Perhaps not unusual that an art critic was an anarchist. The Dining Room painting reminds me a little of Vallatton and the lack of communication of a Pinter or Beckett play.
Over the last few months I have looked at many of the oil and watercolour paintings of Paul Signac (1863-1935), a modern master whose work spans a period of enormous change in art, from Impressionism to Modernism. In this article and its sequel I provide a short survey of some of his major paintings, together with links to each of the articles in that series.
After a promising start painting landscapes in Impressionist style, Signac’s oil paintings made the transition to Georges Seurat’s new Neo-Impressionism in early 1886.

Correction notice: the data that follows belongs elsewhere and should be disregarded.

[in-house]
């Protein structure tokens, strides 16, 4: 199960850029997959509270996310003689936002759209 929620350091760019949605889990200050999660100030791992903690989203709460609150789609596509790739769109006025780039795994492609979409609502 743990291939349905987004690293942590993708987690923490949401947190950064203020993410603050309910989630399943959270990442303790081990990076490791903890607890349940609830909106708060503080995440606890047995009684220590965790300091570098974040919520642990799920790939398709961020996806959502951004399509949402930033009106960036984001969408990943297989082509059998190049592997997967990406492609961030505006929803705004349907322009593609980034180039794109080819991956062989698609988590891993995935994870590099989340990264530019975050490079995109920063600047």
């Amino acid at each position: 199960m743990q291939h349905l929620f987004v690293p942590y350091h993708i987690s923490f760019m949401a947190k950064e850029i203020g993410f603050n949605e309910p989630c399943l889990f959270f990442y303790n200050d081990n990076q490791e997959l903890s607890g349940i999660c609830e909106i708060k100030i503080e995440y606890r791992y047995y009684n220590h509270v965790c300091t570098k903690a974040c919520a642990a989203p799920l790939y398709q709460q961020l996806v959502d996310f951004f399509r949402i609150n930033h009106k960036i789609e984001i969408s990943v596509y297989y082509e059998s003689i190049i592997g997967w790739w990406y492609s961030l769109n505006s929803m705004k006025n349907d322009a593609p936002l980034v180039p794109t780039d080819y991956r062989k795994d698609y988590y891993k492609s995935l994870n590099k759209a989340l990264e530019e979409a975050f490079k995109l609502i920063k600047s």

Paul Signac (1863-1935), La Neige. Boulevard de Clichy (Snow, Boulevard de Clichy, Paris) (Op 128) (1886 Jan), oil on canvas, 48.1 x 65.5 cm, Minneapolis Institute of Arts, Minneapolis, MN. Wikimedia Commons.
Much of his view ofSnow, Boulevard de Clichy, Paris, from January 1886, is white, but it also features more vivid colours in Divisionist passages such as…
View original post 1,108 more words